About Conference

41st Annual Protecting Our Children Conference
April 2–5, 2023 — Reno, Nevada

Each year, NICWA hosts the largest national gathering on American Indian and Alaska Native (AI/AN) child advocacy issues. With over 1,400 attendees—and growing every year—this three-day conference has become the premiere national event addressing tribal child welfare and well-being. Keynote speakers range from federal officials at the highest level of government to youth with lived experience in child welfare systems.

NICWA provides meaningful programming to conference attendees, creating a space where participants can learn about the latest developments and best practices from experts in the field and from one another. Participants represent a cross-section of fields and interests including child welfare, mental health, and juvenile justice service providers; legal professionals; students; advocates for children; and tribal, state, and federal leaders.

Conference Theme 

Healing Our Spirits: Nurturing and Restoring Hope

As Indigenous peoples, we know a lot about healing. Healing is culturally specific and nonlinear. It happens collectively with our families and communities. It’s not all or nothing, but a life-long journey of reestablishing our balance. Healing starts with truth telling and feeling all of our feelings because we’re strong enough to feel them and survive. We have ways of commemorating loss, grieving, focusing on survival, and expressing gratitude for our ancestors. Our cultures guide us to heal ourselves, our families, and our communities. Through healing ourselves, we can stop the transmission of intergenerational trauma, help families heal together, and protect our children.

Often healing is a natural consequence of culture, relationships, spirituality, and the balance across our mind, body, spirit, and context. We can also intentionally facilitate healing for ourselves and others. Each Indigenous nation’s cultural teachings originated and evolved with our ancestors who were connected with our natural environment and the spiritual realms with teachings that the people needed at the time to survive and thrive. Today, those teachings still exist in many tribes, and even for those whose culture has been devastated or diminished by colonization, they have access to the same spiritual realm that gave the teachings to our ancestors.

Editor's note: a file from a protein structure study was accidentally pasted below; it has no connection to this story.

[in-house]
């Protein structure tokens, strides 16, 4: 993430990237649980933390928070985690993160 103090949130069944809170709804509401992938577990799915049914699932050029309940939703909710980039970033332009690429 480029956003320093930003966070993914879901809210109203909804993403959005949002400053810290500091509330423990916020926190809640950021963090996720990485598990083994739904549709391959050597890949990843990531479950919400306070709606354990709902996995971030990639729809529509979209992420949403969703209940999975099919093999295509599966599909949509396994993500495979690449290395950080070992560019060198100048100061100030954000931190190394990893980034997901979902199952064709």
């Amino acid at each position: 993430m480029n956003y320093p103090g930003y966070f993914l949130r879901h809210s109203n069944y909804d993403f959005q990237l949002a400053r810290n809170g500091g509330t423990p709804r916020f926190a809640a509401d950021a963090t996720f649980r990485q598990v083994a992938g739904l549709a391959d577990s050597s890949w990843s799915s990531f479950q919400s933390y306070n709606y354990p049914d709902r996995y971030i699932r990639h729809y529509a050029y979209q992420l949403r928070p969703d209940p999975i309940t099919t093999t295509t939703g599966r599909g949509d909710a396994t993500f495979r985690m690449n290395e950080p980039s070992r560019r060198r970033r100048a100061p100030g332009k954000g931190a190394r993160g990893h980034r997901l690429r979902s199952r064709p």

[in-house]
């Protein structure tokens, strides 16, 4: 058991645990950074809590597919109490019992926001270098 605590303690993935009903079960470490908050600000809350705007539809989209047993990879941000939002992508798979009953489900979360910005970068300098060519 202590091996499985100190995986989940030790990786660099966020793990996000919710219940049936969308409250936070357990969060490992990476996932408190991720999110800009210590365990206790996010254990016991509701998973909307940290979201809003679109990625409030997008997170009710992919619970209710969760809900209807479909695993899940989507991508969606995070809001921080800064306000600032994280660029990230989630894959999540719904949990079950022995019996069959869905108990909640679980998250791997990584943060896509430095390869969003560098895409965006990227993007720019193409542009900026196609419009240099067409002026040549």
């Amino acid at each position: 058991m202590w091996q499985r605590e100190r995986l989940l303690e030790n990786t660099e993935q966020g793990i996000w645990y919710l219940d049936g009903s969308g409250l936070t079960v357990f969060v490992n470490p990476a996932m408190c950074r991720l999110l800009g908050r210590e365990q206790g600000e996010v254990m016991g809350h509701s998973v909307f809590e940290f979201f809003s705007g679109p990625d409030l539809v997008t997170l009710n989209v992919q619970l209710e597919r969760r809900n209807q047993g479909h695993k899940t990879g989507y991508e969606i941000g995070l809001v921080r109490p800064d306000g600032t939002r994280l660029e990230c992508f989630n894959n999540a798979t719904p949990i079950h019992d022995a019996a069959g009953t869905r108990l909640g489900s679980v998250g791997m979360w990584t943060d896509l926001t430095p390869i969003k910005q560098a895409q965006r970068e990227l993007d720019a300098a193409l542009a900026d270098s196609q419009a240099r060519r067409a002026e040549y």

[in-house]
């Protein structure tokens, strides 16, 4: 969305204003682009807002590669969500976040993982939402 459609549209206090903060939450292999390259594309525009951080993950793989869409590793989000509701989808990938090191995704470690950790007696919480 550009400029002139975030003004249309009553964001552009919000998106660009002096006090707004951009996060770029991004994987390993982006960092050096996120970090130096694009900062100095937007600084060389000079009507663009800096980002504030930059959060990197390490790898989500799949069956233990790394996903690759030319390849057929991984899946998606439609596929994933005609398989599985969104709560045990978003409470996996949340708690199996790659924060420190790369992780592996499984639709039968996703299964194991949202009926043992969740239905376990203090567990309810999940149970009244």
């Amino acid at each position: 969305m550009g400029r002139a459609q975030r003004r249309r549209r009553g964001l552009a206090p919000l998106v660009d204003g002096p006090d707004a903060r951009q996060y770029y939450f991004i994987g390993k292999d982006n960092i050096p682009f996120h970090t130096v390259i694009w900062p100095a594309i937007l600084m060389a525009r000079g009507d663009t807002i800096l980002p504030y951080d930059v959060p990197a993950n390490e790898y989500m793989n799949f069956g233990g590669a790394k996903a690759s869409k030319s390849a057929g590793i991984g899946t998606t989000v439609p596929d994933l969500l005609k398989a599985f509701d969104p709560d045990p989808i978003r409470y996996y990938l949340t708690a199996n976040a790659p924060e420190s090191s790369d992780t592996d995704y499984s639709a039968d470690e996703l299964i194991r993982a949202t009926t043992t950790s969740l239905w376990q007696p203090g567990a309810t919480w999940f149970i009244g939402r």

Tribal teachings about healing share common elements. Love matters. Culture matters. Our children and elders matter. Keep the ceremonies and recognize the importance of being who we are as groups of human beings. Culture, hope, safety, gratitude, respect, laughter, our medicines, the land, truth, tears, stories, honesty, trust, generosity, spirituality, courage, wisdom, kindness, faith, and love all heal us and are all intertwined. Living these and embedding them in our policies, service structures, practice models, and daily work is the challenge.

In times of uncertainty and stress, when we lose balance and a sense of well-being, we come together in small and large groups. We gather our energy, share burdens and joys, and reaffirm the indispensable truth that we are here and will continue to be here. We are healing ourselves for ourselves, for the seven generations before us, and for the seven generations to come.

Conference Goals:

  • Highlight successful strategies for developing effective services
  • Reveal the latest and most innovative child welfare and children’s mental health service delivery practices
  • Highlight tactics and strategies for financing and sustaining services that impact children
  • Showcase strategies for involving youth and families in developing services and policies that lead to systems change
  • Create peer-to-peer networks that will assist each other in the work toward permanency for all AI/AN families
  • Share the latest research on the well-being of AI/AN children and effective child welfare and children’s mental health services, practices, and policies

Year after year, attendees share their enthusiasm and the value of their time spent together during the NICWA conference.

Who Should Attend?

All individuals who are committed to serving American Indian/Alaska Native (AI/AN) children and their families are encouraged to attend. Moreover, many sessions target one or more of these groups:

  • Child welfare workers, directors, and staff from tribal, state, and federal programs
  • Tribal leaders
  • Substance abuse treatment staff
  • Mental health service providers
  • Law enforcement
  • Judges, attorneys, and court and legal staff
  • Teachers, counselors, educators, school administrators, and staff
  • BIA and IHS social service staff
  • Grassroots community organizers
  • Private practice providers
  • Parents, guardians, elders, and extended family members

“I met some wonderful contacts and was able to network with other members and presenters about services and resources that will help me better serve my community.”

“I felt like it was the epitome of being Indigenous, everyone working and moving and collaborating together as one for one main purpose.”

“Thank you so much for the renewed faith, vigor, and hope that we are progressing in our fight to protect our children.”

“This was my first conference. The experience was amazing. I’ve seen a lot of Natives, but to see all of the people here for one thing—our children—I learned a lot from meeting other people here.”